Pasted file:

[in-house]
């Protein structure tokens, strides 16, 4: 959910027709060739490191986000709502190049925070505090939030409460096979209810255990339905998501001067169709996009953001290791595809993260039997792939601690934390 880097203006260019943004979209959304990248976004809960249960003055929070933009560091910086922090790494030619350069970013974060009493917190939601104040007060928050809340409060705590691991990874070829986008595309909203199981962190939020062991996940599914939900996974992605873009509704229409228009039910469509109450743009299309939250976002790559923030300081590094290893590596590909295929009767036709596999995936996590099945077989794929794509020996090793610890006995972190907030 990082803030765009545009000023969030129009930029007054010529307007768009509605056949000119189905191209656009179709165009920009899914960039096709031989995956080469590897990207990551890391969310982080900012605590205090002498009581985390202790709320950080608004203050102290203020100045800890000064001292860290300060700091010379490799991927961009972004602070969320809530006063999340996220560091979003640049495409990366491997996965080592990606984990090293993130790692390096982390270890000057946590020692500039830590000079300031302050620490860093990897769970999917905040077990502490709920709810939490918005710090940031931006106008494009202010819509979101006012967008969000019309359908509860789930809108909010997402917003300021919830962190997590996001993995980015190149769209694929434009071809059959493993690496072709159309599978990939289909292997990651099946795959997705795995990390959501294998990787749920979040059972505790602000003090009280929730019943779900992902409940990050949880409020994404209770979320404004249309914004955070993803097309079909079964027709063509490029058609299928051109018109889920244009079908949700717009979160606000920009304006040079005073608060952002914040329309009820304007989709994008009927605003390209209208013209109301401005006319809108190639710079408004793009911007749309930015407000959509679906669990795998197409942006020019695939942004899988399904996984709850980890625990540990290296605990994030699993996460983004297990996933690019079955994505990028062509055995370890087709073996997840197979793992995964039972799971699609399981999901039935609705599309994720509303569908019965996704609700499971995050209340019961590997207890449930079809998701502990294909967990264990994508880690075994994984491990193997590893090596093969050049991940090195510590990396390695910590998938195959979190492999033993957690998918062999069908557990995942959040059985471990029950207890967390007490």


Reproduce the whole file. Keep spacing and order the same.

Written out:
[in-house]
């Protein structure tokens, strides 16, 4: 959910027709060739490191986000709502190049925070505090939030409460096979209810255990339905998501001067169709996009953001290791595809993260039997792939601690934390 880097203006260019943004979209959304990248976004809960249960003055929070933009560091910086922090790494030619350069970013974060009493917190939601104040007060928050809340409060705590691991990874070829986008595309909203199981962190939020062991996940599914939900996974992605873009509704229409228009039910469509109450743009299309939250976002790559923030300081590094290893590596590909295929009767036709596999995936996590099945077989794929794509020996090793610890006995972190907030 990082803030765009545009000023969030129009930029007054010529307007768009509605056949000119189905191209656009179709165009920009899914960039096709031989995956080469590897990207990551890391969310982080900012605590205090002498009581985390202790709320950080608004203050102290203020100045800890000064001292860290300060700091010379490799991927961009972004602070969320809530006063999340996220560091979003640049495409990366491997996965080592990606984990090293993130790692390096982390270890000057946590020692500039830590000079300031302050620490860093990897769970999917905040077990502490709920709810939490918005710090940031931006106008494009202010819509979101006012967008969000019309359908509860789930809108909010997402917003300021919830962190997590996001993995980015190149769209694929434009071809059959493993690496072709159309599978990939289909292997990651099946795959997705795995990390959501294998990787749920979040059972505790602000003090009280929730019943779900992902409940990050949880409020994404209770979320404004249309914004955070993803097309079909079964027709063509490029058609299928051109018109889920244009079908949700717009979160606000920009304006040079005073608060952002914040329309009820304007989709994008009927605003390209209208013209109301401005006319809108190639710079408004793009911007749309930015407000959509679906669990795998197409942006020019695939942004899988399904996984709850980890625990540990290296605990994030699993996460983004297990996933690019079955994505990028062509055995370890087709073996997840197979793992995964039972799971699609399981999901039935609705599309994720509303569908019965996704609700499971995050209340019961590997207890449930079809998701502990294909967990264990994508880690075994994984491990193997590893090596093969050049991940090195510590990396390695910590998938195959979190492999033993957690998918062999069908557990995942959040059985471990029950207890967390007490």